COVID-19 vaccine demand and hesitancy among university students in Malawi
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- Master's theses (HH)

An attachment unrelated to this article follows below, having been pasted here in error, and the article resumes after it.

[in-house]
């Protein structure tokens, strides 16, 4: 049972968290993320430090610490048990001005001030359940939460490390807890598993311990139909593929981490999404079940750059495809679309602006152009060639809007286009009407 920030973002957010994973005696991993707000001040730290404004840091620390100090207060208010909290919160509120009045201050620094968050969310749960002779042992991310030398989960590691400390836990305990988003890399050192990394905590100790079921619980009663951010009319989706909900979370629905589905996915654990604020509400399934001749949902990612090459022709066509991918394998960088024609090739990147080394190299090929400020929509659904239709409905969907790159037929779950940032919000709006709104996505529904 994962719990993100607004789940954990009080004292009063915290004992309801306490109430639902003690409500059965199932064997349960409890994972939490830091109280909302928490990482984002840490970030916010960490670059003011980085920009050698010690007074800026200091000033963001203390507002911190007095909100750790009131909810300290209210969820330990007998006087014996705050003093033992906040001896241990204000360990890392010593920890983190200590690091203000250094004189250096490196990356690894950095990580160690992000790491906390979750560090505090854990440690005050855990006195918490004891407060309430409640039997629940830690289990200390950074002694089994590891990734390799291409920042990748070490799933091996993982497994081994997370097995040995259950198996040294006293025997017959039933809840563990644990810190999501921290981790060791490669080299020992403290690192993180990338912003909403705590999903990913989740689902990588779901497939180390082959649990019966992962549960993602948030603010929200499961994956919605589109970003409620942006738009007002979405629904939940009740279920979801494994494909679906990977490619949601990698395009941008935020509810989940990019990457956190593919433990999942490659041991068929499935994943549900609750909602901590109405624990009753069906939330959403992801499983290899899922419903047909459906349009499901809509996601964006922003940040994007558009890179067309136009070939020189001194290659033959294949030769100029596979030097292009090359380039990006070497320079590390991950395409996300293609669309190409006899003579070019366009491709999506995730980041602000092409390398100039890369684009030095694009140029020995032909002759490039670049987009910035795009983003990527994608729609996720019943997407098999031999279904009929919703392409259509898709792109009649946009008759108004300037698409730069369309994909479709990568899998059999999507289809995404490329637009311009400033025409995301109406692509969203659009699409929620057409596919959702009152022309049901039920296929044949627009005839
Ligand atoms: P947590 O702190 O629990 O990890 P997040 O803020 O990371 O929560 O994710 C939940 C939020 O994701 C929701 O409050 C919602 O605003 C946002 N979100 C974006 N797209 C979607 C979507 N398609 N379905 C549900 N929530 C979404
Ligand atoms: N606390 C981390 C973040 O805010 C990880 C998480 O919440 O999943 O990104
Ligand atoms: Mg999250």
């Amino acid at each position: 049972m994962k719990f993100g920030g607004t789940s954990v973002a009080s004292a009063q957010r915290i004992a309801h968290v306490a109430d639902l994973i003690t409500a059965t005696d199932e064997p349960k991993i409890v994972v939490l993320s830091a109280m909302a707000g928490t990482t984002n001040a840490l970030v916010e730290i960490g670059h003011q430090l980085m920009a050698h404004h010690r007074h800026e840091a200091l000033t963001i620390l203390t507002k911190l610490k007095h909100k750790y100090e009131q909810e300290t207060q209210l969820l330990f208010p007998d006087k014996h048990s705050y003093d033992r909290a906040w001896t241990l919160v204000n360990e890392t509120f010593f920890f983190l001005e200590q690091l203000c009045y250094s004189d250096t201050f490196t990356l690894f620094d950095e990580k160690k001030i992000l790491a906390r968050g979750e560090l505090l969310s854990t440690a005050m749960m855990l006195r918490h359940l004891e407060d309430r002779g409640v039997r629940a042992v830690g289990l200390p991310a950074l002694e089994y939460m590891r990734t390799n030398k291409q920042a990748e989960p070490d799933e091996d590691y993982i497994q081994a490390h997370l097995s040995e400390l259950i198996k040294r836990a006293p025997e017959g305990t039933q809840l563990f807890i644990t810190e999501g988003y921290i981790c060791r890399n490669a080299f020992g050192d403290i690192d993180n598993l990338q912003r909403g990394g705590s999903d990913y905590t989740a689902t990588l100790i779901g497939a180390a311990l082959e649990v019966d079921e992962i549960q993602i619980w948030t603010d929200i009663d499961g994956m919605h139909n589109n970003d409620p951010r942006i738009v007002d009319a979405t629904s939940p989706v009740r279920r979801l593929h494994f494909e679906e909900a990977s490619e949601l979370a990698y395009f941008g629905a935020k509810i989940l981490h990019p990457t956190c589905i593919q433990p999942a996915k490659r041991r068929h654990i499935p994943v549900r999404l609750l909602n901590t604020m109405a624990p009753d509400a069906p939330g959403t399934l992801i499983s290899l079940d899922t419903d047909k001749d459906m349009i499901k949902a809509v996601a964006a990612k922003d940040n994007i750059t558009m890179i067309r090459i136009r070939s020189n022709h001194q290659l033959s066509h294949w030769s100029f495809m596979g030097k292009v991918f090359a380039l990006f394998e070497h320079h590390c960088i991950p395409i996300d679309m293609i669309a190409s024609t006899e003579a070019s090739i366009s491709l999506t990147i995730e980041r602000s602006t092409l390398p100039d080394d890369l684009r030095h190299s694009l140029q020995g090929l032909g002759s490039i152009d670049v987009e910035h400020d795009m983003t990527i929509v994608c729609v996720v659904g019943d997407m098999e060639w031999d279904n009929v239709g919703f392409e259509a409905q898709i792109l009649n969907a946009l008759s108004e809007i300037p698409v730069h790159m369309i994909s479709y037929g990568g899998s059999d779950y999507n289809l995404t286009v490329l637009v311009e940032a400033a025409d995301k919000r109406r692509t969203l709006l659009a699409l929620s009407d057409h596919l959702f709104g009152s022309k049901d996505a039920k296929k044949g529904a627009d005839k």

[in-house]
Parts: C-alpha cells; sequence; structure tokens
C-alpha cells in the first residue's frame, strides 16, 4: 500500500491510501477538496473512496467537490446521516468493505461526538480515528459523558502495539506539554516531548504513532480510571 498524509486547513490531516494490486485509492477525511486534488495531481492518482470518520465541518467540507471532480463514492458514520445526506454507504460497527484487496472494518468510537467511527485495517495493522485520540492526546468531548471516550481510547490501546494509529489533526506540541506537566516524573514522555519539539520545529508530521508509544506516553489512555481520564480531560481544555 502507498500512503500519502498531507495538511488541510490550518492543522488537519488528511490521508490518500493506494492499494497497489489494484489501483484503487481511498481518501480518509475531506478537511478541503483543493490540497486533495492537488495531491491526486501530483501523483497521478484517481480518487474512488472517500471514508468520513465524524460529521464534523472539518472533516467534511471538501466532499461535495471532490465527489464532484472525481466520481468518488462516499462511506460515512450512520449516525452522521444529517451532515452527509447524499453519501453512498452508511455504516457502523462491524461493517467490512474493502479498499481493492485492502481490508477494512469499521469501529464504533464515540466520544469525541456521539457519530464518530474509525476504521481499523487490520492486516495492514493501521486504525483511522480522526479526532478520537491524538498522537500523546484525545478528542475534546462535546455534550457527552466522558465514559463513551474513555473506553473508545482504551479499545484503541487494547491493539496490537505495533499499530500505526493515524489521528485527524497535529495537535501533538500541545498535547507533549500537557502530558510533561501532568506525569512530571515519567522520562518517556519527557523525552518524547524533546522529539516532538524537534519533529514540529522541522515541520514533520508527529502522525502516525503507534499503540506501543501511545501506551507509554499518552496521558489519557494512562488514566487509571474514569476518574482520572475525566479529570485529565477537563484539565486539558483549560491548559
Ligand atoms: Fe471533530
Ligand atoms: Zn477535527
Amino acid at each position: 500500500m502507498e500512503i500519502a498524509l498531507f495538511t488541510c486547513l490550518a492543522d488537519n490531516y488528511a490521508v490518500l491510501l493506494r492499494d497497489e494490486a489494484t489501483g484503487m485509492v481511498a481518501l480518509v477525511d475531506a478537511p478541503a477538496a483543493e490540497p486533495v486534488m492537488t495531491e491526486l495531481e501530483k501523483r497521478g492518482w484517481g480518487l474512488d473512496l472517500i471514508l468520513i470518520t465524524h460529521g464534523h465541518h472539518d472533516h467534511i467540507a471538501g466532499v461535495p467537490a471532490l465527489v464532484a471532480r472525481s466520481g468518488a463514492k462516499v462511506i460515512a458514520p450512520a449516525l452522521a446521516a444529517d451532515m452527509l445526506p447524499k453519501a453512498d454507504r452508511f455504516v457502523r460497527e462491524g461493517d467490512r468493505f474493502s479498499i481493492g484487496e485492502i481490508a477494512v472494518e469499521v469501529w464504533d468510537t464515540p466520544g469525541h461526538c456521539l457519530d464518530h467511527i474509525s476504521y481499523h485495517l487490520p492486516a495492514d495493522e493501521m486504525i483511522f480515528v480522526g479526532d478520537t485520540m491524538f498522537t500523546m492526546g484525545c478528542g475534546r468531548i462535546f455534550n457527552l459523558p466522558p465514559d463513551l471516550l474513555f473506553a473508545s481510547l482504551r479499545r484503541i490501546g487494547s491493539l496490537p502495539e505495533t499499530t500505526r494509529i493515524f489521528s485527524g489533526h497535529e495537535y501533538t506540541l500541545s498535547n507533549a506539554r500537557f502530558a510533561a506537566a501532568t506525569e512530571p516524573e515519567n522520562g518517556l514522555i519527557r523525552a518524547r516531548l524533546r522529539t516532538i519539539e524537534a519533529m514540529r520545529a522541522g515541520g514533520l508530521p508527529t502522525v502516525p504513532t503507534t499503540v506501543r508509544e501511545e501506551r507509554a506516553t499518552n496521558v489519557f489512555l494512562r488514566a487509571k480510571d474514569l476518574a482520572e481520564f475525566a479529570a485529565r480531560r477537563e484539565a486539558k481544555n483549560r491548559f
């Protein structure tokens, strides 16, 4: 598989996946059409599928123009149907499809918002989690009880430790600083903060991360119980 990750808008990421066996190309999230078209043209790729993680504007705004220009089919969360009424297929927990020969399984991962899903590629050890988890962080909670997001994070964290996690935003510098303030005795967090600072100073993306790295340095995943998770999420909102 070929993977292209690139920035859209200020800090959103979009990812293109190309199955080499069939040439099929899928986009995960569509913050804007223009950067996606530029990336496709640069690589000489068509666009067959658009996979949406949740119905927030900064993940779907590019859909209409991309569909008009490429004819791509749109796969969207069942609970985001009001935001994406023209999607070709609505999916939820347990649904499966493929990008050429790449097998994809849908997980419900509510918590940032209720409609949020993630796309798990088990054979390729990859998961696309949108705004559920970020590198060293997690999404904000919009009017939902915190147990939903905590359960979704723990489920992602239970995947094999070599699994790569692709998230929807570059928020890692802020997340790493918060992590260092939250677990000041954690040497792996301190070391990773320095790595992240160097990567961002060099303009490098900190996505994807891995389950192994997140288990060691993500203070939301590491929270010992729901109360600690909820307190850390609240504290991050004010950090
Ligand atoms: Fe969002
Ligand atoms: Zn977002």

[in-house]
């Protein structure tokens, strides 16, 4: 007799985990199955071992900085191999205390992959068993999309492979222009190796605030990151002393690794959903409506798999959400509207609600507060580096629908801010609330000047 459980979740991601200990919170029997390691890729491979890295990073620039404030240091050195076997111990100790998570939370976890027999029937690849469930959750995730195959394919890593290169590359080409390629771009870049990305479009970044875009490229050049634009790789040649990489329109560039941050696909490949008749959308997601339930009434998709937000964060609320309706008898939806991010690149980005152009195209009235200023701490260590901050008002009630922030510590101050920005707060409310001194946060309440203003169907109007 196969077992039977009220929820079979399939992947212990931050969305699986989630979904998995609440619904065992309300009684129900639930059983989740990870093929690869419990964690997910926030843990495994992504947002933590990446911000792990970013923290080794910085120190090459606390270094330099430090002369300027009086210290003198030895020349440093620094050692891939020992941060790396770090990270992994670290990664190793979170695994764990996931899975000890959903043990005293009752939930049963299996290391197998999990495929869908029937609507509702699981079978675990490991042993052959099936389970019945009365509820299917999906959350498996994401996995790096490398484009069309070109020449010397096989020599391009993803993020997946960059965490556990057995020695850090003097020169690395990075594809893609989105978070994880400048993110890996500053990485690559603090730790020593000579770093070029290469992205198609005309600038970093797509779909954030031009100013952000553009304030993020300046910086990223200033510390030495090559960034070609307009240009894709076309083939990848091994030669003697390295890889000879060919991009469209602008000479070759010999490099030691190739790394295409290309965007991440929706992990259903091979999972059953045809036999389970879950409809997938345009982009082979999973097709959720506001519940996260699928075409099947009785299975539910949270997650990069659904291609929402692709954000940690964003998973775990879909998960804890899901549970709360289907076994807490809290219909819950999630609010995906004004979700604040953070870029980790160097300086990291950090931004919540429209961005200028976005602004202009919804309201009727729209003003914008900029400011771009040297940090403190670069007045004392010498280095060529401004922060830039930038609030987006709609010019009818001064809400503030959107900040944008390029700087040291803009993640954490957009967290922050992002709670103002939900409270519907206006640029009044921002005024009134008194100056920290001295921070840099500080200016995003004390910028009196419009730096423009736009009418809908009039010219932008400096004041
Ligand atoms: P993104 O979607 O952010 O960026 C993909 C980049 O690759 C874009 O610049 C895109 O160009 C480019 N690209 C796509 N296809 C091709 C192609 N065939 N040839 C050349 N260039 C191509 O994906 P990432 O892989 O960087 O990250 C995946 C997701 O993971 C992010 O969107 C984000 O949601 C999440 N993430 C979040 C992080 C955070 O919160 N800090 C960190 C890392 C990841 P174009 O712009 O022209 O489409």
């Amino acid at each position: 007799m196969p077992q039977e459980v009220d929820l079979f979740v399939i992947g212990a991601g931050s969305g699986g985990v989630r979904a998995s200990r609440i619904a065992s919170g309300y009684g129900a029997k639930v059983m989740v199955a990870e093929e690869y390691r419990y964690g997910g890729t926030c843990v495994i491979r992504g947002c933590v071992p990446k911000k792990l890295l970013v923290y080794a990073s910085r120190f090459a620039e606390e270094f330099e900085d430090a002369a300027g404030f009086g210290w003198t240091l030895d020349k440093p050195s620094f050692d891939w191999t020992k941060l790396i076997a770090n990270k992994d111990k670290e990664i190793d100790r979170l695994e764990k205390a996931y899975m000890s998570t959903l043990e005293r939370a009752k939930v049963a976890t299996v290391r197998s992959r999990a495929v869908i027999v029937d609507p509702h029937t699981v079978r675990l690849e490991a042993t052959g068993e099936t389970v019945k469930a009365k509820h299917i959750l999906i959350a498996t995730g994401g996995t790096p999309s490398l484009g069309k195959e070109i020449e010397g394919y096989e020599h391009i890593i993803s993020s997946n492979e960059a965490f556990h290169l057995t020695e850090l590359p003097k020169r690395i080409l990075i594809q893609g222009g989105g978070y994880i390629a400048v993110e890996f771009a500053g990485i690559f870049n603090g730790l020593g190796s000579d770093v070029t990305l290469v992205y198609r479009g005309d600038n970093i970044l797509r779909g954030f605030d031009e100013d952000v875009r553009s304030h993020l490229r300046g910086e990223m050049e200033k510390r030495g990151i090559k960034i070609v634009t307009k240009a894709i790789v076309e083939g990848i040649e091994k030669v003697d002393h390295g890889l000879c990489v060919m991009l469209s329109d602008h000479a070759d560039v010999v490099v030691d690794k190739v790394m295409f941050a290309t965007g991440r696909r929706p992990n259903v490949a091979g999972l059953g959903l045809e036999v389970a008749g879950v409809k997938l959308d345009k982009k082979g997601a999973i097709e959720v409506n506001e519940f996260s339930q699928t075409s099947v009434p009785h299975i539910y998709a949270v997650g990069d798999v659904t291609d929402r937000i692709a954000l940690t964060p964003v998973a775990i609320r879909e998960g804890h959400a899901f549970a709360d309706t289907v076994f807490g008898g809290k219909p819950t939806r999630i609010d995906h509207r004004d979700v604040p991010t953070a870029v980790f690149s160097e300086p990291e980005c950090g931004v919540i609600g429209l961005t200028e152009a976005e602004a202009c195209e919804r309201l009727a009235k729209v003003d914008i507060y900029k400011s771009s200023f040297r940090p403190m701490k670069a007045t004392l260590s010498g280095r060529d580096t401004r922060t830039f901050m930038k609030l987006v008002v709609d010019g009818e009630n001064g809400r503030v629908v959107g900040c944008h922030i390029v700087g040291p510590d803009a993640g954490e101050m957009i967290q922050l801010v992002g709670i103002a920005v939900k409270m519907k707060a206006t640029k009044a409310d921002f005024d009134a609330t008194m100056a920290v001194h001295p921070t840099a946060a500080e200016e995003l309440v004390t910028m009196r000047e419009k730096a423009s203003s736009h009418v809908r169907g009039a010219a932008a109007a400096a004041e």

To deal with the spread of the coronavirus and thereby the adverse consequences related to the pandemic, reaching high levels of vaccine uptake has been of utmost importance. As of January 1. 2022, only around 8% of the Malawian population has been vaccinated against the coronavirus, leaving the population highly exposed to potential forthcoming outbreaks. There is reason to believe that the low degree of COVID-19 vaccination in the country can be partially warranted by high levels of vaccine hesitancy, as well as unwillingness to seek out vaccination services. Consequently, investigating why individuals are unwilling to get vaccinated is of great importance. This study utilizes survey data gathered from a sample of 764 university students in Lilongwe, Malawi, to identify key factors associated with vaccine demand and hesitancy. Findings indicate that students are substantially more likely to seek out vaccination services than the general population in Malawi. Furthermore, individual perceptions about the effectiveness of vaccines and the risks posed by the coronavirus are identified as strong and significant drivers of vaccination decisions. Conspiracies and myths about the side effects of the vaccines do not seem to be widespread, however, there seems to be much uncertainty associated with the effectiveness and safety of the available vaccines. The study emphasizes the importance of utilizing knowledge about individual behavior, attitudes, and perceptions in development of vaccination strategies and public health communication.